Eye For Film >> Movies >> Lost In Beijing (2007) Film Review
Lost In Beijing
Reviewed by: Amber Wilkinson
Watching Yu Li’s assured follow up to Dam Street (2005), one wonders whether the problems it faced from Chinese censors - who had threatened to cut it substantially before it screened in Berlin (thankfully, an unfulfilled wish) - are less to do with some of the sex scenes they had issues with and more to do with the bleak portrait of modern day Beijing which she paints.
Like many cities filled with bustling commerce, it is also filled with the lost and lonely, struggling to get by. Among them are Ping Guo (Fan Bingbing) and her husband An Kun (Tong Dawei). They eke out an existence in a grotty, pokey apartment, bringing home the bacon by working in a massage parlour and as a window cleaner respectively, while all the while keeping their marriage a secret from Ping Guo’s upwardly mobile boss Lin Dong (Tony Leung Ka Fei), lest she get the push.
An unfortunate series of events sees her get a push of a different kind from her boss and finds herself pregnant – a situation which leads to an in depth exploration of the social and ethical dilemmas which ensue. What is the real cost of a baby – emotionally, financially and morally?
While there is no attempt to underplay the sex in the film, all three incidents are very much integral to the plot and two are deliberately unsettling, thus negating any salacious aspects.
Li’s film excels in the area so richly explored by Chinese directors before her – the role of women in modern Chinese society. Here they are seen as entrepreneurial on the one hand – epitomised by the wife of Ping Guo’s boss (Elaine Jin), who at one point seems to hold all the cards - yet as little more than marital chattels on the other. Equally, the men are portrayed at crisis point. Lin Dong is thrusting in terms of business but impotent in terms of life, while An Kun wants everything now, without having to pay for it, desperately needing to feel in control at any cost, until his greed gets the better of him.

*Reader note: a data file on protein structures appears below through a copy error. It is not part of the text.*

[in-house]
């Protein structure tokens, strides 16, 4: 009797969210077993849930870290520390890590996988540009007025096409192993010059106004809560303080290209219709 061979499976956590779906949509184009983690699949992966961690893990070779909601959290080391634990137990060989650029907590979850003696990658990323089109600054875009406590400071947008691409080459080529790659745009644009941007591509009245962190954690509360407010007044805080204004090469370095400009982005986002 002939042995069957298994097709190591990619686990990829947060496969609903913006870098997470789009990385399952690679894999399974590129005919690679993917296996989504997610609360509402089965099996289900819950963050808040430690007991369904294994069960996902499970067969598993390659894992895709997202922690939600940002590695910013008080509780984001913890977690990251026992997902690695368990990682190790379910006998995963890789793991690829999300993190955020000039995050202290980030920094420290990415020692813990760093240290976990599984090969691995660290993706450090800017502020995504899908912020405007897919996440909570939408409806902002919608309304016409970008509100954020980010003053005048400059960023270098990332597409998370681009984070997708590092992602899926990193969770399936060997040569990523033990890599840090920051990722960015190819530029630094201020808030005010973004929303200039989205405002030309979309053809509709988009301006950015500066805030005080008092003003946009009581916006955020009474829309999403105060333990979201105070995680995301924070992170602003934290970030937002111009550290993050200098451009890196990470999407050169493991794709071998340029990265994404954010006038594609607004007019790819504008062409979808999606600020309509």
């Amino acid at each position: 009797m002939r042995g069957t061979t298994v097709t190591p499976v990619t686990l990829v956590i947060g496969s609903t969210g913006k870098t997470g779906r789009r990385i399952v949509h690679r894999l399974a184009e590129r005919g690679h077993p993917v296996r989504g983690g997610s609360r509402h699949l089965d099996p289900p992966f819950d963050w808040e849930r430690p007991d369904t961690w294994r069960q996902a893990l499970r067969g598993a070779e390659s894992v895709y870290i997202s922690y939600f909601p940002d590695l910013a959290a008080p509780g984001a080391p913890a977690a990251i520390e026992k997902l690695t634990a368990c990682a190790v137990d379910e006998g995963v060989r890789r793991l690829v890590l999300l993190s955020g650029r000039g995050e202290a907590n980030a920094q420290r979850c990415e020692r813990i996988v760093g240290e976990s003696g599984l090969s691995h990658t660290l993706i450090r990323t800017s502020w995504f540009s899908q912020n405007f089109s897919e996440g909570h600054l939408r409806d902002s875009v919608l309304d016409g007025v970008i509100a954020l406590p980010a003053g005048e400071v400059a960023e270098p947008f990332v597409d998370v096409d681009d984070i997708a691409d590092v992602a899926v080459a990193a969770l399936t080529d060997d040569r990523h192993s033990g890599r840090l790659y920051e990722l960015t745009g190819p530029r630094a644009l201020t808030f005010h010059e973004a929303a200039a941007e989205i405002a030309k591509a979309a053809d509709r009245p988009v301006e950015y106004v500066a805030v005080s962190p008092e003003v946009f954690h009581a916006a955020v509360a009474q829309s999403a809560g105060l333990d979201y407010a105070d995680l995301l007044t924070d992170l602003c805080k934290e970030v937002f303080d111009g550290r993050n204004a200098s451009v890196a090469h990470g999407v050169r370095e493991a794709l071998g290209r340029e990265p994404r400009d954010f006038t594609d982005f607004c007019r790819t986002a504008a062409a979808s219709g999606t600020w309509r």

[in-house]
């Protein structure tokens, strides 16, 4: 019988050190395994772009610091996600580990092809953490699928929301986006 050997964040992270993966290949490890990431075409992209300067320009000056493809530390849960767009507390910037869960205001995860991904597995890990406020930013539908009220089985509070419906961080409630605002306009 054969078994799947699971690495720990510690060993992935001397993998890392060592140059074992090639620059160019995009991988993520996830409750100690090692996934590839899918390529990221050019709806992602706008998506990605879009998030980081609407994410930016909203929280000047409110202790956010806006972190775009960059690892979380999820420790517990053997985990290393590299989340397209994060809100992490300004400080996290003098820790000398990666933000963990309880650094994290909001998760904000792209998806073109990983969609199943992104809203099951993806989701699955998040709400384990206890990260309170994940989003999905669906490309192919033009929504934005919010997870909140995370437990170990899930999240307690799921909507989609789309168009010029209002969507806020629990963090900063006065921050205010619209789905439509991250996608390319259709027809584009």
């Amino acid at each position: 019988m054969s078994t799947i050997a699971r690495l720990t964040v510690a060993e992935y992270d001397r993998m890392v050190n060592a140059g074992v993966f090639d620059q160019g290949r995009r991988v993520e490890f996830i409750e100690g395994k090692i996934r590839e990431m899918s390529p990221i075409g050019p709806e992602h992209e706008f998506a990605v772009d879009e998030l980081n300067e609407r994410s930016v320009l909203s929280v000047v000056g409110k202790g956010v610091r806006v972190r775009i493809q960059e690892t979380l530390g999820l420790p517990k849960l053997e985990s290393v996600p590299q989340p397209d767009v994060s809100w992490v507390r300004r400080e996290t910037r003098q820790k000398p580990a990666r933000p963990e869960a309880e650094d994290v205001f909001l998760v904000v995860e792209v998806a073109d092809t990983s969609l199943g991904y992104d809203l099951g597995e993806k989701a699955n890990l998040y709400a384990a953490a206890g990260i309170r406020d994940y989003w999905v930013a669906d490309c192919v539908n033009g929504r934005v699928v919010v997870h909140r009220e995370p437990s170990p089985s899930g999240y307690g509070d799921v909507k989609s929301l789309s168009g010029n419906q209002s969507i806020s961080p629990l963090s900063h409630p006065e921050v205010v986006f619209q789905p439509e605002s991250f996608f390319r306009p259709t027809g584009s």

The acting is uniformly excellent, with the stars eloquently exploring the concept of being lost from different perspectives - from An Kun’s materialism to Lin Dong’s emotional vacuum.
While the dense plotting of the film, means it feels a little slow in parts – and could perhaps have done with a trim for length rather than unsuitable content – this is a small gripe about what is a very accomplished film. You sense the wheels of progress running roughshod over the fabric of Chinese society, with unfortunate consequences, as Li cements her status as a Chinese director to watch. One to look out for at festivals during the coming months.Reviewed on: 16 May 2007
Related Articles:Tribeca Film Festival Day One